The U.S. economy can no longer remain immune to tightening financial conditions. In 2019, we expect that a convergence of factors will dampen growth: peak fiscal stimulus—there isn’t any more in the pipeline—the lagged effect of higher rates, accelerated balance sheet reduction, the effects of 2018’s strong dollar environment, and trade tariffs. Even the Fed has suggested that U.S. growth should drift lower in 2019 to around 2.3% and will follow a modestly lower trajectory for fed funds rate increases. We are in the camp of 1-2 Fed rate hikes in 2019; if we’re wrong, it’ll be because the Fed didn’t need to hike rates at all in 2019, and will continue to tighten through balance sheet reduction. At its December meeting, the Fed pledged to monitor global conditions after acknowledging that global growth moderated in 2018. We found this development encouraging, though we think the Fed really needs to listen to the message embedded in the yield curve. The Fed also needs to realize that balance sheet normalization is a form of tightening, and that quantitative tightening shouldn’t necessarily remain on “autopilot.” There is a lag when it comes to the effects of monetary policy, and three years of rate hikes—nine in total—and over one year of balance sheet contraction will have an impact on the U.S. economy. The biggest risk here is if the Fed continues to fight cyclical inflation while ignoring secular disinflationary forces and powers ahead with tightening, and thus prolonging the countertrend rally in the dollar.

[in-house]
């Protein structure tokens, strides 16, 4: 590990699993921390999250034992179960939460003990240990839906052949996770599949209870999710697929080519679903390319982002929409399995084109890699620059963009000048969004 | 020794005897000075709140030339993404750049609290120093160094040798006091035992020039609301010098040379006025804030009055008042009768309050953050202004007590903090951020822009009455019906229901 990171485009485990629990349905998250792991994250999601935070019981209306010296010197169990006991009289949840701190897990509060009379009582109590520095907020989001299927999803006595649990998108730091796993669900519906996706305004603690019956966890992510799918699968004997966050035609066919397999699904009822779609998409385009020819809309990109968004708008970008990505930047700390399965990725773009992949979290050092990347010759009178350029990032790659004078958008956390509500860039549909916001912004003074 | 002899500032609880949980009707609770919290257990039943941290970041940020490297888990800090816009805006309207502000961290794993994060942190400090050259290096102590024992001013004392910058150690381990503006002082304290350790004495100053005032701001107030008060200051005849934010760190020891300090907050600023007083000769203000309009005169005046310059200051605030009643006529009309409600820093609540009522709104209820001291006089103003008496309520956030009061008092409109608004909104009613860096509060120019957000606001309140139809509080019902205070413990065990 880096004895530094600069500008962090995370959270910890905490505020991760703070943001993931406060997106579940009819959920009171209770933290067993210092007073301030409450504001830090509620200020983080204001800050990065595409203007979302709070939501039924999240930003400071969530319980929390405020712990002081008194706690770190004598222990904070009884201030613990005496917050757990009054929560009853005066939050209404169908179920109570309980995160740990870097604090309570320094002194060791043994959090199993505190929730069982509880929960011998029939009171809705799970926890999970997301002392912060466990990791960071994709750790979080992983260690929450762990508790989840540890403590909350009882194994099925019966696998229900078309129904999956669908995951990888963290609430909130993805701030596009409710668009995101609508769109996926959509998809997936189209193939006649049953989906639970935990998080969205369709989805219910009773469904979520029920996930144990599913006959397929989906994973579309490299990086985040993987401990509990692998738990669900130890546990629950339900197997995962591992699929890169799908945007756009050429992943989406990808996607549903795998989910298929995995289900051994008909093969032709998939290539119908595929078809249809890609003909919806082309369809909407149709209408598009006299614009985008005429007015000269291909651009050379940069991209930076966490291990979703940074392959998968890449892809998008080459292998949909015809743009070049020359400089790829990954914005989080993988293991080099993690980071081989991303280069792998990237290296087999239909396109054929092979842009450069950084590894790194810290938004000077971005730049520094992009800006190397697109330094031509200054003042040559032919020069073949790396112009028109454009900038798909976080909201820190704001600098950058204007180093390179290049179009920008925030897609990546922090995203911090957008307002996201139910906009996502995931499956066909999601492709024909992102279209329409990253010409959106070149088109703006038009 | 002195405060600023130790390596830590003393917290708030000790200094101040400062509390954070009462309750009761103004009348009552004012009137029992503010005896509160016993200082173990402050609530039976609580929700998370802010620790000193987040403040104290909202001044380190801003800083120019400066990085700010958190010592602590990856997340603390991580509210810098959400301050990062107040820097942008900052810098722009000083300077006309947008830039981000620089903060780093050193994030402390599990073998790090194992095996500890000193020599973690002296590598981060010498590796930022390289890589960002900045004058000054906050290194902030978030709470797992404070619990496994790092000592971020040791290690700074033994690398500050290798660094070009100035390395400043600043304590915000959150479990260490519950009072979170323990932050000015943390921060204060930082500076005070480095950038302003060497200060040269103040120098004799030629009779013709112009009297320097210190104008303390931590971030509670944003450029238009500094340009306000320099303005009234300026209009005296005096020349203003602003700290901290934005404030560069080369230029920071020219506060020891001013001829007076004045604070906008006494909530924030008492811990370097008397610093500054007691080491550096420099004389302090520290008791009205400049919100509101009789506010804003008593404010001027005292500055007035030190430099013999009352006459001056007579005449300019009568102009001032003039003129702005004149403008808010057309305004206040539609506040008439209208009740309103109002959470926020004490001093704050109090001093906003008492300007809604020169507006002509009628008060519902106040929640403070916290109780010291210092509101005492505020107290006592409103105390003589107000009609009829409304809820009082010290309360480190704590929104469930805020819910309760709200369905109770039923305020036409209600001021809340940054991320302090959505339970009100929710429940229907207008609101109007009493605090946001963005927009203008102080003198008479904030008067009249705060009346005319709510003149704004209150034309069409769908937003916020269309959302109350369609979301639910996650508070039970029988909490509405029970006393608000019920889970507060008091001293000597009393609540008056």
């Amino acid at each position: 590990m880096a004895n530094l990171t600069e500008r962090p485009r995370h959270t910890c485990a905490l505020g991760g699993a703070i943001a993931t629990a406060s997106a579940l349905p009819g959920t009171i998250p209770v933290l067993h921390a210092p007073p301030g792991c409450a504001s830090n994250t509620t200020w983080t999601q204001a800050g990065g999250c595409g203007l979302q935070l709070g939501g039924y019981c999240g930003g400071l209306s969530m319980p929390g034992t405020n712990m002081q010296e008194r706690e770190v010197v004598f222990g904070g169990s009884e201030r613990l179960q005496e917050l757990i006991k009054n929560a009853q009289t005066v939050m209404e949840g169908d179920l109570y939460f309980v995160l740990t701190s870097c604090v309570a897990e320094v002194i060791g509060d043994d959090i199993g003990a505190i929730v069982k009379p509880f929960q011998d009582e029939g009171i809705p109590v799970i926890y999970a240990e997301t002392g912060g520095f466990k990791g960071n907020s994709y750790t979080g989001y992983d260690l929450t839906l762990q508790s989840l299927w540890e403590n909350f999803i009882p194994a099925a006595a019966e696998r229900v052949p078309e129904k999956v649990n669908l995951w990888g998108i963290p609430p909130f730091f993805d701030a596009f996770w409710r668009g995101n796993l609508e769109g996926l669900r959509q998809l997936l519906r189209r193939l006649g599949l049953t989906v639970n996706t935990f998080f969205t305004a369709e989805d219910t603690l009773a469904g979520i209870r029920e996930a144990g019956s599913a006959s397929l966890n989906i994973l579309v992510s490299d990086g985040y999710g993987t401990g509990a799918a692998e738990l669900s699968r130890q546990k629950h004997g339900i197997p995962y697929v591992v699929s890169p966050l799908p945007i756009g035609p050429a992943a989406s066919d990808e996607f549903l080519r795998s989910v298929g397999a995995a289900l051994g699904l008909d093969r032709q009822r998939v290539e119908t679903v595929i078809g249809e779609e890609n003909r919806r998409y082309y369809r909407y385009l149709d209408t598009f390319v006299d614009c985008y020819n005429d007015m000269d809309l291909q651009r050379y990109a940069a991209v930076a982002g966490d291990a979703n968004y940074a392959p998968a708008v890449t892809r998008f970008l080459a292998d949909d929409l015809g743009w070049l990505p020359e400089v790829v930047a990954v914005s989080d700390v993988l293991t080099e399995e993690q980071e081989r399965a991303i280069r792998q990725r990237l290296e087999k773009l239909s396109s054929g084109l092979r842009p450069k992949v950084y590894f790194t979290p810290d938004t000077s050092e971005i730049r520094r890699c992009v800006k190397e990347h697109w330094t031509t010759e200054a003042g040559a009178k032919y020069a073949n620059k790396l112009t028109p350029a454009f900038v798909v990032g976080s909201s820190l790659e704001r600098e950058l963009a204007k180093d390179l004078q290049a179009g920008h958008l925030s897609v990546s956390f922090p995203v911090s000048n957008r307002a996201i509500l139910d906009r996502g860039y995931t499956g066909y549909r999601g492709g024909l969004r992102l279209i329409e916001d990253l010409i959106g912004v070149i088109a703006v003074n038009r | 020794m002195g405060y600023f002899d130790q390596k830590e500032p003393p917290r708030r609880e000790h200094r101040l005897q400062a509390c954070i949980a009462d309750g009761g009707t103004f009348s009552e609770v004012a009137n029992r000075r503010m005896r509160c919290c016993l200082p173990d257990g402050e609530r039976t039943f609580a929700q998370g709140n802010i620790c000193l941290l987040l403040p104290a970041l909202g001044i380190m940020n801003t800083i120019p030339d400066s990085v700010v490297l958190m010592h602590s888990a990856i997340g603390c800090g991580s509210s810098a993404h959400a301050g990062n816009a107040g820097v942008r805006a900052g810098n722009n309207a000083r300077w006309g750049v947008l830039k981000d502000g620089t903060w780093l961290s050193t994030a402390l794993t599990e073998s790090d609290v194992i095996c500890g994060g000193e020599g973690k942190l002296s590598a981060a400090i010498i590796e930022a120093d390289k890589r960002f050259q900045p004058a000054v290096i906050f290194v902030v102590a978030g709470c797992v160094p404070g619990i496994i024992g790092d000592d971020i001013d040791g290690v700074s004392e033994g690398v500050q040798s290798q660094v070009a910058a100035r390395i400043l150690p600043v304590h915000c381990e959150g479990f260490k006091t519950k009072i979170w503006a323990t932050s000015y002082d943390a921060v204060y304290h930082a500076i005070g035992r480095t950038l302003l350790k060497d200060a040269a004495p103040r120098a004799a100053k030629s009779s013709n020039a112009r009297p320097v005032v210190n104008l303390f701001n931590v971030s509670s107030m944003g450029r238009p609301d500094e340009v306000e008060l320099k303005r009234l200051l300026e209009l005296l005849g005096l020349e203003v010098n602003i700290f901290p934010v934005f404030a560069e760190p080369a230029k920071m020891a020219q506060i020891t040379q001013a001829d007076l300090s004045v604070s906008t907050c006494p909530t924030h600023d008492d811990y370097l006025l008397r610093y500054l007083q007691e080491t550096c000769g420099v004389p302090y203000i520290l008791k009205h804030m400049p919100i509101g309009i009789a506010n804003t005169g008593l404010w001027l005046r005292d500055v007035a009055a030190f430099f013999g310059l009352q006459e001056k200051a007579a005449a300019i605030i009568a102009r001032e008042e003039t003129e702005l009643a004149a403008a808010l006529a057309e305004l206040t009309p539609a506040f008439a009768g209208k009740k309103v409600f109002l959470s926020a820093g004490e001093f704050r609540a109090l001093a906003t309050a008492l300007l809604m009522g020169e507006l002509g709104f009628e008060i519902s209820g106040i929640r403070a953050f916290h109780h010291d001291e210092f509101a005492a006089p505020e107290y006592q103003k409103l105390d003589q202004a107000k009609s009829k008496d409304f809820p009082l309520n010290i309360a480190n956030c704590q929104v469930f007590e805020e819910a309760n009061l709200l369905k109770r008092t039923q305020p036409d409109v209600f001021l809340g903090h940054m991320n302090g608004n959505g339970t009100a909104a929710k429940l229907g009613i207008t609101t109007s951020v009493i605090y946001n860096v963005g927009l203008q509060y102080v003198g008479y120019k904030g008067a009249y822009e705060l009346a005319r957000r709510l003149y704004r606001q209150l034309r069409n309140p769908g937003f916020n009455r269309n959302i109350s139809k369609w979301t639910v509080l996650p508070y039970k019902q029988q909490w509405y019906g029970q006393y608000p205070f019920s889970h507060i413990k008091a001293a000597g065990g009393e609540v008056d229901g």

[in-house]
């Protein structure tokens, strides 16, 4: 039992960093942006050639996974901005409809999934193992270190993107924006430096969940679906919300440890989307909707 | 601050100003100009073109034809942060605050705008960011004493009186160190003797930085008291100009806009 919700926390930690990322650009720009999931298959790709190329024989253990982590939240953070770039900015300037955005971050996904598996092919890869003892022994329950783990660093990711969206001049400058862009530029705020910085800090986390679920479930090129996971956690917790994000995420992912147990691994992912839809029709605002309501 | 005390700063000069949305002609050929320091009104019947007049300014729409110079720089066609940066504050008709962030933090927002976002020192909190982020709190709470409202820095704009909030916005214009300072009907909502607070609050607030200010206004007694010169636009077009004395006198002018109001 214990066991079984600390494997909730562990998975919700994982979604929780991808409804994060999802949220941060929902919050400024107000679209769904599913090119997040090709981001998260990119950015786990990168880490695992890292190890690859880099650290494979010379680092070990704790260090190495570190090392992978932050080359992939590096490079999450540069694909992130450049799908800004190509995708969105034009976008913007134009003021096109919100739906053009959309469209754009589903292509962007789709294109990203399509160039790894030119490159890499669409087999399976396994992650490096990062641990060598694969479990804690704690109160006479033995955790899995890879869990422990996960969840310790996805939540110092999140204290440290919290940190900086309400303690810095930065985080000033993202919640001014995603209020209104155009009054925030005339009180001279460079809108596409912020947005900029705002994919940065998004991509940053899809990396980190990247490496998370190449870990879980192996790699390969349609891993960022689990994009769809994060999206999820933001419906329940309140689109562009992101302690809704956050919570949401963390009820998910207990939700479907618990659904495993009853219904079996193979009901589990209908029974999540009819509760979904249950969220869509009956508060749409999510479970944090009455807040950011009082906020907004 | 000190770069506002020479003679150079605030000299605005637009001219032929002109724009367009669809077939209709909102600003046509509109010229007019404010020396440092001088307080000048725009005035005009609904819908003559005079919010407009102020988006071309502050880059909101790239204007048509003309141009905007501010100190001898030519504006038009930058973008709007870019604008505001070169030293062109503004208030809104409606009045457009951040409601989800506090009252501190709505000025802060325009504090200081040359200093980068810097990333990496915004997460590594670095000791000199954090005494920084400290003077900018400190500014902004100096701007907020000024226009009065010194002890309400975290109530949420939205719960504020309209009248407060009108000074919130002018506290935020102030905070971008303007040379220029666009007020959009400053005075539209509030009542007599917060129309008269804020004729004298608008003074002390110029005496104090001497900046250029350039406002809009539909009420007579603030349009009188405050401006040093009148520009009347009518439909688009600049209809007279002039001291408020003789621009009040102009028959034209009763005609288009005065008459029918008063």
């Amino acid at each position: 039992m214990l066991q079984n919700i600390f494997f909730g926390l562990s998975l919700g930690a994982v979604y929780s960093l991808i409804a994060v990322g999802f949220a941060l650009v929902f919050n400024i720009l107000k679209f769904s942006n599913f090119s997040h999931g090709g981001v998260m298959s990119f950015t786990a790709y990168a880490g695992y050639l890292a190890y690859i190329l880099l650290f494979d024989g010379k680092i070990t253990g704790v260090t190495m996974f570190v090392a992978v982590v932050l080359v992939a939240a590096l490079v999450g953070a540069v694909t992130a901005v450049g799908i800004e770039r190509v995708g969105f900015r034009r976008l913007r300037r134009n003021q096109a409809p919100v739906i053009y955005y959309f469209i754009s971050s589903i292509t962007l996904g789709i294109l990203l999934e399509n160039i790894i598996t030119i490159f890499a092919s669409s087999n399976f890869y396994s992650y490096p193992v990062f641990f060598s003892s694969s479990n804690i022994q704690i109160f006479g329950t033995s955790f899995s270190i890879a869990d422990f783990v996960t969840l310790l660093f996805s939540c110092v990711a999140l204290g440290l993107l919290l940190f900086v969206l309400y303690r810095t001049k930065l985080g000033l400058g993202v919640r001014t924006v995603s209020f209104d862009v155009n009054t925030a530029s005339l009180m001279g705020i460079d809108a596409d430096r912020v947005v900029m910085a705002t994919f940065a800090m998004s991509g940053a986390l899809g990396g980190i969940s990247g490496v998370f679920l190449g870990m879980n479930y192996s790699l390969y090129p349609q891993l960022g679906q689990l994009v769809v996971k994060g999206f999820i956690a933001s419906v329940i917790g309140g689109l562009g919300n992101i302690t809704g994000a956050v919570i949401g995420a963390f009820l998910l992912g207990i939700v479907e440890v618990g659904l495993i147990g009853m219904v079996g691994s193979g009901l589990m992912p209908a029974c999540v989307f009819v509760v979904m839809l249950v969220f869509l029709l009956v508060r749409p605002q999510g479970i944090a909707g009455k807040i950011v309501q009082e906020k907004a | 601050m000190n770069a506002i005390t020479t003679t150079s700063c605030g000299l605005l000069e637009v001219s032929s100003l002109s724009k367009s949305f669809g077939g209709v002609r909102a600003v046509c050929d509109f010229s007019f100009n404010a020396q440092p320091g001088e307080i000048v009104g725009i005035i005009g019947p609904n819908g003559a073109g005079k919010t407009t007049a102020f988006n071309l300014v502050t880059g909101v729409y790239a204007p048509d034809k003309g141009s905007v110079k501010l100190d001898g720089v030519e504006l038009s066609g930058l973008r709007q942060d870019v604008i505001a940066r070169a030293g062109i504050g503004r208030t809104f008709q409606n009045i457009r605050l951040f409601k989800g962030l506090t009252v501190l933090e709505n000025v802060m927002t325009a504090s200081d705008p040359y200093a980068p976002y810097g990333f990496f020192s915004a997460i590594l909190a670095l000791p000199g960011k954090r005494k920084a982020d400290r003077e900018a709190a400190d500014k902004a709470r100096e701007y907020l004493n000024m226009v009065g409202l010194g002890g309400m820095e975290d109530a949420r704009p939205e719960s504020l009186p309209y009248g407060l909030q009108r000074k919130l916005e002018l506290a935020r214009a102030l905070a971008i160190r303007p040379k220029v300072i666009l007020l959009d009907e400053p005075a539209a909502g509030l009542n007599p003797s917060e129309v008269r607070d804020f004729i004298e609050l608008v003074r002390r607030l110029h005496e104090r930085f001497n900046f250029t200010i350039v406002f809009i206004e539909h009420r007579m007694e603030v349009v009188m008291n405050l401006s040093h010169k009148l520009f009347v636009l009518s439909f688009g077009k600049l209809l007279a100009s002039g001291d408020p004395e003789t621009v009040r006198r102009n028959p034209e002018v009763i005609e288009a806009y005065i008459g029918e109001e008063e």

Conversely, we need to see more stimulus out of China in 2019, both in terms of fiscal and monetary policy. China’s policy response last year was underwhelming, and policymakers did not implement enough stimulus to counteract U.S. tariffs or the strong dollar environment. In order for global growth to remain stable or modestly improve, the Chinese economy needs to do the same. The unresolved trade dispute between the U.S. and China remains the biggest threat to economic growth in China, and our trading places theory. We will continue to monitor whether this trade skirmish develops into a full-blown economic cold war.
This year, we’ll be looking for policymakers to set the tone for the global financial markets, whether it’s Fed officials, the People’s Bank of China, or the U.S. or Chinese governments and trade officials looking to make progress. In 2019, we simply need these macro factors to remain stable. The best case and most probable scenario is for the U.S. economy to slow but not fall into recession, China’s economy to stabilize, the U.S. dollar to weaken, and the Fed to pause. Collectively, these events would provide strong positive catalysts for emerging markets out performance this year.
Groupthink is bad, especially at investment management firms. Brandywine Global therefore takes special care to ensure our corporate culture and investment processes support the articulation of diverse viewpoints. This blog is no different. The opinions expressed by our bloggers may sometimes challenge active positioning within one or more of our strategies. Each blogger represents one market view amongst many expressed at Brandywine Global. Although individual opinions will differ, our investment process and macro outlook will remain driven by a team approach.